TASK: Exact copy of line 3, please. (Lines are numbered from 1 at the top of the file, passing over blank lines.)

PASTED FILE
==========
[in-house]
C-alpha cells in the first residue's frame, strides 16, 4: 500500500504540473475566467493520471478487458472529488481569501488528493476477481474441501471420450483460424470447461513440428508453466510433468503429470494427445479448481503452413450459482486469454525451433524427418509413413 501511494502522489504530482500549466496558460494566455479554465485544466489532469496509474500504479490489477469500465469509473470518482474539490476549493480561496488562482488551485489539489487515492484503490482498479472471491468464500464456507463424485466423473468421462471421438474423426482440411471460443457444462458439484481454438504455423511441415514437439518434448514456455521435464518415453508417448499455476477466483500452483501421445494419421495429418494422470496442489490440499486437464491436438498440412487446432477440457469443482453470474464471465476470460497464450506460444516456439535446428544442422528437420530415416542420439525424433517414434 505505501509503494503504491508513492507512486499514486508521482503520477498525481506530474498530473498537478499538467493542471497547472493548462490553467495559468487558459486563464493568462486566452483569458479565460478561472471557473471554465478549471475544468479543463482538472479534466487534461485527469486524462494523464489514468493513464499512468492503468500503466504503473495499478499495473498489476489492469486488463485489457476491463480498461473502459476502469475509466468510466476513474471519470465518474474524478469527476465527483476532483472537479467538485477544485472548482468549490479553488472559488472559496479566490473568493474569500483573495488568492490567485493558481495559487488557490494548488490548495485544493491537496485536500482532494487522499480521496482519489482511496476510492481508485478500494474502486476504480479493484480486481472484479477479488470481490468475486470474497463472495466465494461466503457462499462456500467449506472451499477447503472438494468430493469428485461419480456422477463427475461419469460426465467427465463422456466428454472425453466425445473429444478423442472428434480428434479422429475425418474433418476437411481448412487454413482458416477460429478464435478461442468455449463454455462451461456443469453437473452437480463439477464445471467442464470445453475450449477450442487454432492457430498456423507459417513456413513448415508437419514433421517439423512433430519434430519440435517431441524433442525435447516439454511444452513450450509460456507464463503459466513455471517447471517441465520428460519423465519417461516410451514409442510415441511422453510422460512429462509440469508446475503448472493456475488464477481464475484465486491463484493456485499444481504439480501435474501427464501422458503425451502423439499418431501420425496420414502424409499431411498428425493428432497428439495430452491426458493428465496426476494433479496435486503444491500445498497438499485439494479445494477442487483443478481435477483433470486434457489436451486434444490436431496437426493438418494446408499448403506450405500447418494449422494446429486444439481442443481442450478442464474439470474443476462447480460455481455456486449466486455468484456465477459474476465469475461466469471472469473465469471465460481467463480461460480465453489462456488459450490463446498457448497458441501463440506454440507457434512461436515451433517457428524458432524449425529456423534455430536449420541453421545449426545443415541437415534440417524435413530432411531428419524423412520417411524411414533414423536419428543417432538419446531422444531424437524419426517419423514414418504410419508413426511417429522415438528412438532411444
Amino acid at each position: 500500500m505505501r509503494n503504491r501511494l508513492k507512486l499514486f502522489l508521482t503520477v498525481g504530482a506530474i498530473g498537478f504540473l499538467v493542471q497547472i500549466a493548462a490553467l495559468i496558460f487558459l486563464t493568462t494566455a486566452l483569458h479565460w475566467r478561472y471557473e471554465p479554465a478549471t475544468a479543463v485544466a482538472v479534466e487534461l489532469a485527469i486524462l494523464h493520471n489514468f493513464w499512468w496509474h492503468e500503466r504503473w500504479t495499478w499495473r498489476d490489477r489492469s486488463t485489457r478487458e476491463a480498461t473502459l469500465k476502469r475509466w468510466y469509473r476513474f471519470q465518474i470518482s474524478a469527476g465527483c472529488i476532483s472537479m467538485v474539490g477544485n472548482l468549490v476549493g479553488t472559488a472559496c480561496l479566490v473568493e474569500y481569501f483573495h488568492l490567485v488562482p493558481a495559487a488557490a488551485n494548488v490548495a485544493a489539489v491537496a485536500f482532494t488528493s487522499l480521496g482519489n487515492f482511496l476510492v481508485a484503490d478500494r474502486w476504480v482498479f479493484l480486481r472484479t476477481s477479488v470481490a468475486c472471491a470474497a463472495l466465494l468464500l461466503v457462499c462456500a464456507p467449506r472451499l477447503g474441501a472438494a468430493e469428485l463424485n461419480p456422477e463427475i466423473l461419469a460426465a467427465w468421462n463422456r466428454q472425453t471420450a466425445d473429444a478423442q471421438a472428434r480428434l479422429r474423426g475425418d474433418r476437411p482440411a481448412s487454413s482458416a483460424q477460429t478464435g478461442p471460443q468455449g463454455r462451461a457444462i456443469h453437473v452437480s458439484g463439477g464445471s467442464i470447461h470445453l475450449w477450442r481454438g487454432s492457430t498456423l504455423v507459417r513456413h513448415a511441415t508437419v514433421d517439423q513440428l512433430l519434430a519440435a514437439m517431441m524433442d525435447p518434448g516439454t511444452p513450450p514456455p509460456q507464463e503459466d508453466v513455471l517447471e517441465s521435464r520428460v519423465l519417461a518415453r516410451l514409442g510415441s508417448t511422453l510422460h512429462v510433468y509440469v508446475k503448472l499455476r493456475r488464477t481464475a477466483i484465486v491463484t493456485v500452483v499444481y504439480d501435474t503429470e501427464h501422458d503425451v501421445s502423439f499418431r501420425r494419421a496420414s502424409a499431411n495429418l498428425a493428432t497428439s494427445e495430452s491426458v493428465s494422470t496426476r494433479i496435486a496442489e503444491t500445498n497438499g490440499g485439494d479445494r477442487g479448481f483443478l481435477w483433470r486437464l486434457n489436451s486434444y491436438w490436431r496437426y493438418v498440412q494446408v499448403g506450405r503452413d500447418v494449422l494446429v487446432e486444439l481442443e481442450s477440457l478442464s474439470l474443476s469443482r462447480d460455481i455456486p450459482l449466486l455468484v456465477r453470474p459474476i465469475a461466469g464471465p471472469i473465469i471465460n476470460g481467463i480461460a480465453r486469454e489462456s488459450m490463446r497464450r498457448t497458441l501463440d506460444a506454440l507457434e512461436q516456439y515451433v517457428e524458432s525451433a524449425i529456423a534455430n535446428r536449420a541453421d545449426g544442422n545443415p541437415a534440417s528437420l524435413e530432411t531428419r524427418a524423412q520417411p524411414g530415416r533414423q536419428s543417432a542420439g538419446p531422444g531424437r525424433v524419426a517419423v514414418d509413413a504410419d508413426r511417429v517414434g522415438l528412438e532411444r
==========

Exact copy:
Amino acid at each position: 500500500m505505501r509503494n503504491r501511494l508513492k507512486l499514486f502522489l508521482t503520477v498525481g504530482a506530474i498530473g498537478f504540473l499538467v493542471q497547472i500549466a493548462a490553467l495559468i496558460f487558459l486563464t493568462t494566455a486566452l483569458h479565460w475566467r478561472y471557473e471554465p479554465a478549471t475544468a479543463v485544466a482538472v479534466e487534461l489532469a485527469i486524462l494523464h493520471n489514468f493513464w499512468w496509474h492503468e500503466r504503473w500504479t495499478w499495473r498489476d490489477r489492469s486488463t485489457r478487458e476491463a480498461t473502459l469500465k476502469r475509466w468510466y469509473r476513474f471519470q465518474i470518482s474524478a469527476g465527483c472529488i476532483s472537479m467538485v474539490g477544485n472548482l468549490v476549493g479553488t472559488a472559496c480561496l479566490v473568493e474569500y481569501f483573495h488568492l490567485v488562482p493558481a495559487a488557490a488551485n494548488v490548495a485544493a489539489v491537496a485536500f482532494t488528493s487522499l480521496g482519489n487515492f482511496l476510492v481508485a484503490d478500494r474502486w476504480v482498479f479493484l480486481r472484479t476477481s477479488v470481490a468475486c472471491a470474497a463472495l466465494l468464500l461466503v457462499c462456500a464456507p467449506r472451499l477447503g474441501a472438494a468430493e469428485l463424485n461419480p456422477e463427475i466423473l461419469a460426465a467427465w468421462n463422456r466428454q472425453t471420450a466425445d473429444a478423442q471421438a472428434r480428434l479422429r474423426g475425418d474433418r476437411p482440411a481448412s487454413s482458416a483460424q477460429t478464435g478461442p471460443q468455449g463454455r462451461a457444462i456443469h453437473v452437480s458439484g463439477g464445471s467442464i470447461h470445453l475450449w477450442r481454438g487454432s492457430t498456423l504455423v507459417r513456413h513448415a511441415t508437419v514433421d517439423q513440428l512433430l519434430a519440435a514437439m517431441m524433442d525435447p518434448g516439454t511444452p513450450p514456455p509460456q507464463e503459466d508453466v513455471l517447471e517441465s521435464r520428460v519423465l519417461a518415453r516410451l514409442g510415441s508417448t511422453l510422460h512429462v510433468y509440469v508446475k503448472l499455476r493456475r488464477t481464475a477466483i484465486v491463484t493456485v500452483v499444481y504439480d501435474t503429470e501427464h501422458d503425451v501421445s502423439f499418431r501420425r494419421a496420414s502424409a499431411n495429418l498428425a493428432t497428439s494427445e495430452s491426458v493428465s494422470t496426476r494433479i496435486a496442489e503444491t500445498n497438499g490440499g485439494d479445494r477442487g479448481f483443478l481435477w483433470r486437464l486434457n489436451s486434444y491436438w490436431r496437426y493438418v498440412q494446408v499448403g506450405r503452413d500447418v494449422l494446429v487446432e486444439l481442443e481442450s477440457l478442464s474439470l474443476s469443482r462447480d460455481i455456486p450459482l449466486l455468484v456465477r453470474p459474476i465469475a461466469g464471465p471472469i473465469i471465460n476470460g481467463i480461460a480465453r486469454e489462456s488459450m490463446r497464450r498457448t497458441l501463440d506460444a506454440l507457434e512461436q516456439y515451433v517457428e524458432s525451433a524449425i529456423a534455430n535446428r536449420a541453421d545449426g544442422n545443415p541437415a534440417s528437420l524435413e530432411t531428419r524427418a524423412q520417411p524411414g530415416r533414423q536419428s543417432a542420439g538419446p531422444g531424437r525424433v524419426a517419423v514414418d509413413a504410419d508413426r511417429v517414434g522415438l528412438e532411444r